The autumn color has been beautiful this year. And the sunsets…extraordinary! I don’t know if it’s the harvest dirt and dust to blame for creating these beautiful sunsets or if it’s because I’ve been outside at the exact time to witness them. Whatever it is, I have thoroughly enjoyed them.
Friday (the 15th) marked two events in our household. The first being that it was the anniversary of receiving one of the scariest phone calls a person could receive. As you may or may not recall, Jim had already finished the fall harvest and returned to his winter job a year ago. The call I received the evening of November 15, 2012 was from a paramedic who was accompanying Jim in the back of an ambulance. I wrote “In a Split Second” while sitting in a hospital chair reflecting how fast a person’s life (and what feels like always will be) could change. I’m so thankful that our world didn’t tilt as drastically as it could have and this anniversary can be looked upon as a reminder of not taking today for granted.
The other event that occurred involved a tetris-style parking job on Jim’s part. The last ear of corn was harvested on Monday which meant the 2013 harvest journey was complete. A successful year! Maybe not so much in the monetary sense but in the fact that we did the journey and returned home with exactly what we left with in June.
I was gone for 2 1/2 days of the week because I participated in the NAFB (National Association of Farm Broadcasters) convention with a couple other members of the U.S. Custom Harvester’s Board of Directors. We had a booth at their Trade Talk event which enabled us to visit with some of the farm broadcasters that we interview with during the summer months. It’s great fun putting a face with a voice and seeing some of the radio greats such as Max Armstrong and Orion Samuelson in person. And, of course, everyone involved with harvest knows the Voice of the Harvester…Howard Hale.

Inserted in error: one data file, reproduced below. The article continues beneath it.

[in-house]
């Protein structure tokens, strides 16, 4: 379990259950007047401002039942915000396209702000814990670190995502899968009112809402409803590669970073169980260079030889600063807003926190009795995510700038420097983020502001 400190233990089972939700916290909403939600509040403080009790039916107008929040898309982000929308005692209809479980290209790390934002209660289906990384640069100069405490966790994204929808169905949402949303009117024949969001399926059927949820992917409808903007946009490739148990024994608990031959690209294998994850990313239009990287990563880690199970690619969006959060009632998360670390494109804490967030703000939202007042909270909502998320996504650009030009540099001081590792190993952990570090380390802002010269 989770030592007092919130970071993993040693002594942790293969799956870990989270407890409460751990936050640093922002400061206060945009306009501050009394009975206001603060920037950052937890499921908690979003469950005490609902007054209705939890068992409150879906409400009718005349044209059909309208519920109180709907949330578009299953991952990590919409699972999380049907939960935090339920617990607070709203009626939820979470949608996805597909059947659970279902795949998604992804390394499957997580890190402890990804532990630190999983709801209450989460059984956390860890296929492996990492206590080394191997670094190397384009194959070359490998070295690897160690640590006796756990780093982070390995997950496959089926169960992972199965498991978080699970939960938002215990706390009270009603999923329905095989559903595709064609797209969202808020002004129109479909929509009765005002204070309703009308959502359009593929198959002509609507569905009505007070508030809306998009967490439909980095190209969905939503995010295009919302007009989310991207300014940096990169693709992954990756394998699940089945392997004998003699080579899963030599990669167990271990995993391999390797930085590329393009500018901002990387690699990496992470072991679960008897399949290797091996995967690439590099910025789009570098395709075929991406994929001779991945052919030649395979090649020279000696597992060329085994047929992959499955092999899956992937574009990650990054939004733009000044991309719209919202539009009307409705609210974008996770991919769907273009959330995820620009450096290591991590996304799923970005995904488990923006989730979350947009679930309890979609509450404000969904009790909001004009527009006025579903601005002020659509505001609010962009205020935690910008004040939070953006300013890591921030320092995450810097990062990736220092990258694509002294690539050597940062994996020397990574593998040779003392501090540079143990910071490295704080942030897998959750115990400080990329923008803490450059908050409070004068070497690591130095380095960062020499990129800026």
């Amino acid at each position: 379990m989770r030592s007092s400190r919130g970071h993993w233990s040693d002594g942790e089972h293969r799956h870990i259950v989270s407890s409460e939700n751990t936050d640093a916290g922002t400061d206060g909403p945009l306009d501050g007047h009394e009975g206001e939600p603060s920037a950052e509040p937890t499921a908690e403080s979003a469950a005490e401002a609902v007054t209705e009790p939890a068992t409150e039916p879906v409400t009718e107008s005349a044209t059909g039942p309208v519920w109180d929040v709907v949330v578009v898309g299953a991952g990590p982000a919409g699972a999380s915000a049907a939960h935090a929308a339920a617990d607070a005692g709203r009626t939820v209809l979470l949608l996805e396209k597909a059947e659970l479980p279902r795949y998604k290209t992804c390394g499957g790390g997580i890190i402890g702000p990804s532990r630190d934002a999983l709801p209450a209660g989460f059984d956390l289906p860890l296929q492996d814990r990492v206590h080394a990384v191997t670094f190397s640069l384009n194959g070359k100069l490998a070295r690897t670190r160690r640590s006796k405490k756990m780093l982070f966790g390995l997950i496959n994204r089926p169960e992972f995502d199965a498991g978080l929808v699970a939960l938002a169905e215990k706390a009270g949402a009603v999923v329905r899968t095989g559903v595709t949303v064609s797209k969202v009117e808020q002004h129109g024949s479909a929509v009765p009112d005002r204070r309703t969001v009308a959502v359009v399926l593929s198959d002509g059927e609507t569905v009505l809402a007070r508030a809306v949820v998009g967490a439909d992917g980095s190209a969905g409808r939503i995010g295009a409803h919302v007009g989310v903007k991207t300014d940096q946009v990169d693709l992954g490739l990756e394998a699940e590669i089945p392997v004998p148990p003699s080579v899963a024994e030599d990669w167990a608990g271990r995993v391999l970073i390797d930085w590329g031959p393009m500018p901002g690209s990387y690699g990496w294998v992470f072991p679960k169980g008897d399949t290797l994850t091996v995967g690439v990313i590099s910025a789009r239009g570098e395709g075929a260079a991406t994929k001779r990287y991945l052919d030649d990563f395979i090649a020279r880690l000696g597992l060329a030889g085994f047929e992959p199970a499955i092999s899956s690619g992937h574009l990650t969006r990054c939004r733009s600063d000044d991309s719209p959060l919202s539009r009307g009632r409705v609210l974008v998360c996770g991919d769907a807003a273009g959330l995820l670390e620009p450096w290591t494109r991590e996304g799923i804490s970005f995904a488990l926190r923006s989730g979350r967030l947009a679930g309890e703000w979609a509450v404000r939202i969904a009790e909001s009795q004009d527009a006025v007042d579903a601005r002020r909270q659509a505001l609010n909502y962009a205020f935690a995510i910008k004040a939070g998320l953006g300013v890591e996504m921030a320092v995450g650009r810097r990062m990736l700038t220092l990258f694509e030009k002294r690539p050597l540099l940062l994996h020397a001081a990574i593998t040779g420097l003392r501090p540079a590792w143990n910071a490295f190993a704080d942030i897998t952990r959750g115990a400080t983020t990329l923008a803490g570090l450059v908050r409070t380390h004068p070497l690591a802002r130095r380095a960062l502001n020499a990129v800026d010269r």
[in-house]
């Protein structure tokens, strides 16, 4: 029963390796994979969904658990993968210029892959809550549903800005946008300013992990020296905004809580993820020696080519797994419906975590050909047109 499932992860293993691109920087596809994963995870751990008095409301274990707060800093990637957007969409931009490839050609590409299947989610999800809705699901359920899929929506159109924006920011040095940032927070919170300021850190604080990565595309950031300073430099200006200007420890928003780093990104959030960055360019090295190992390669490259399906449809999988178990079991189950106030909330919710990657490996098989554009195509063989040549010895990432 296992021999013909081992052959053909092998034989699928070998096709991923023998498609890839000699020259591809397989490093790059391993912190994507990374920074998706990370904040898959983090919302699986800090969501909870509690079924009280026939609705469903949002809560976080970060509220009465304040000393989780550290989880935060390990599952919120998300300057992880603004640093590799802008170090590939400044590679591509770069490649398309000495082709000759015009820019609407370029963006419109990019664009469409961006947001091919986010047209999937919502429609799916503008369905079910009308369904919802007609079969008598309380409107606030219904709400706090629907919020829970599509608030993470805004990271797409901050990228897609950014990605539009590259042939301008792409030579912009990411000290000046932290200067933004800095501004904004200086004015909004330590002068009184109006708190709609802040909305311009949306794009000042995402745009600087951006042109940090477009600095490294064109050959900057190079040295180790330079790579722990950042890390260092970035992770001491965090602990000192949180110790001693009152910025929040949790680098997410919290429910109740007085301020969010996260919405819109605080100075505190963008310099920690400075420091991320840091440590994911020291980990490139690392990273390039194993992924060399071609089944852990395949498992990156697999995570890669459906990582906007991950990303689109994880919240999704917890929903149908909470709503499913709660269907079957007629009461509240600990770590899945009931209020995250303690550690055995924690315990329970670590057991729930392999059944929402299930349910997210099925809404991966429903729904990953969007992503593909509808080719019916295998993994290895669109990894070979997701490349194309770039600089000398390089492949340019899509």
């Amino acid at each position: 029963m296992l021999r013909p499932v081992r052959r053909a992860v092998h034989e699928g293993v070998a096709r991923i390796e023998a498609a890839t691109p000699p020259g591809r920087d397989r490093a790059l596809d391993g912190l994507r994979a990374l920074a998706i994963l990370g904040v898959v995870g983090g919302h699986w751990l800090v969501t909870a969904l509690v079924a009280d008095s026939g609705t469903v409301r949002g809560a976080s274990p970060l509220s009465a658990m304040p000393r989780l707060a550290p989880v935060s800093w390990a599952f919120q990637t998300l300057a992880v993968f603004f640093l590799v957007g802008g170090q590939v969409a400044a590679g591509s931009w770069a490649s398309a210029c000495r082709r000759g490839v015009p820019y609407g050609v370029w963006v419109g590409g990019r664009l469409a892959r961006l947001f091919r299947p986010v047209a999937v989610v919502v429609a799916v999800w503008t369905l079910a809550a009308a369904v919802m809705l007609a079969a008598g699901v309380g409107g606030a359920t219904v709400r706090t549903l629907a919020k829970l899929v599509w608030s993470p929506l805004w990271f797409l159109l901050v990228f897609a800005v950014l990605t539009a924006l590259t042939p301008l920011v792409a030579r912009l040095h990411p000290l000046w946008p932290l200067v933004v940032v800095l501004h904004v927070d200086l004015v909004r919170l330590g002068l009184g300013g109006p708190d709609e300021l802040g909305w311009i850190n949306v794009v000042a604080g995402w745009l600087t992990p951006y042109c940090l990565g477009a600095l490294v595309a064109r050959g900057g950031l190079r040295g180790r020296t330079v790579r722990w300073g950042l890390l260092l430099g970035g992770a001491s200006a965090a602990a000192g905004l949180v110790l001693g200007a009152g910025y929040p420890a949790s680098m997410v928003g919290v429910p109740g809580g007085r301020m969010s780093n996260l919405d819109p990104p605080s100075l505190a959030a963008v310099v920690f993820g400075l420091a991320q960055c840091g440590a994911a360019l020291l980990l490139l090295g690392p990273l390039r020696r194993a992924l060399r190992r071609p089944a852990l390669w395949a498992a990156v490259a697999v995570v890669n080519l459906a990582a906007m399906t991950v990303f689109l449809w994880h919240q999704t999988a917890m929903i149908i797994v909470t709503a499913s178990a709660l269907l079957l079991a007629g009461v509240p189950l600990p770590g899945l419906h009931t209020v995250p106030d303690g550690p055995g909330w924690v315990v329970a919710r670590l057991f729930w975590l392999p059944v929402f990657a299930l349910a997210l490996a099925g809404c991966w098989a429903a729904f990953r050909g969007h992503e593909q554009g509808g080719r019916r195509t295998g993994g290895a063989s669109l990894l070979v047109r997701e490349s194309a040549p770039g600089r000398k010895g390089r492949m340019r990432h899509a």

Anyway, Jim told me just before I left that he was going to need another set of eyes to help him get the equipment put away for the winter. So, when I got home, that’s just what we did. Unfortunately, by the time he was ready to begin this puzzle, the sun was starting to set on the horizon rather fast.
Jim told me before we got started that he had laid in bed several nights trying to figure out exactly how things were going to fit in the shed. The past couple of years weren’t quite so tight because he didn’t have as much equipment to put away. I know in 2011, there was no trailer house to deal with (because we sold it) and I think last year we were short a header or something. This year, though, everything needed a home. So, when he called me up to let me know he was ready to start putting the puzzle together, he said, “Make sure you grab the flashlight”. All I could think of is it’s hard enough in the daylight and we’re going to attempt this now?
Jim can back a trailer with the best of ‘em. As for me…I just can’t do it. I suppose with practice, I could but I’d just as soon not have the responsibility. Backing into a dark shed with only the faith that your wife is going to tell you the correct way to turn and when to stop takes some trust. Would you be able to let someone back you into a spot and trust the person directing? I had my flashlight and a connection to Jim via the telephone and we “got ‘er done”.
After the combine trailer found its spot for the winter, the cottage on wheels was parked in front of it. Jim was worried about the air conditioners hitting the frame of the door. It had been parked in here last winter but it was backed in with the Pete. It was a brand new configuration now using the Dodge. “You’ll have to stand up on this ladder and watch so the air conditioner doesn’t hit” The ground looks pretty far away when standing on the top of an 8 ft. ladder. I ended up having to stand on the very top (where it says this is not a step) to be able to see what I needed to see. The air conditioner missed hitting that door frame by only an inch (or less).
The combine got washed and put away in our farmer’s shed. The grain trailer was squeezed in an old building that another friend owns. “Why don’t we just buy a shed big enough to put everything in and not have to squeeze it all somewhere?”, I asked Jim. “I’m getting too old to do anything like that now”, he replies. Moral of the story – do things like building a shed or buying a piece of ground when you’re young. The year’s come and go and before you know it, you’re too old to do it. My Grandma used to always tell me, “Travel and do things while you’re young. If you wait til you can do it, you usually can’t”. I’m beginning to understand what she was talking about.
Harvest 2013 is now one for the Z Crew’s history books. From here on out, we’ll start checking off the events on our calendar (Thanksgiving, Christmas, USCHI convention, birthdays, anniversaries and Easter) before the journey is prepared for all over again. As far as I’m concerned…it can’t come soon enough!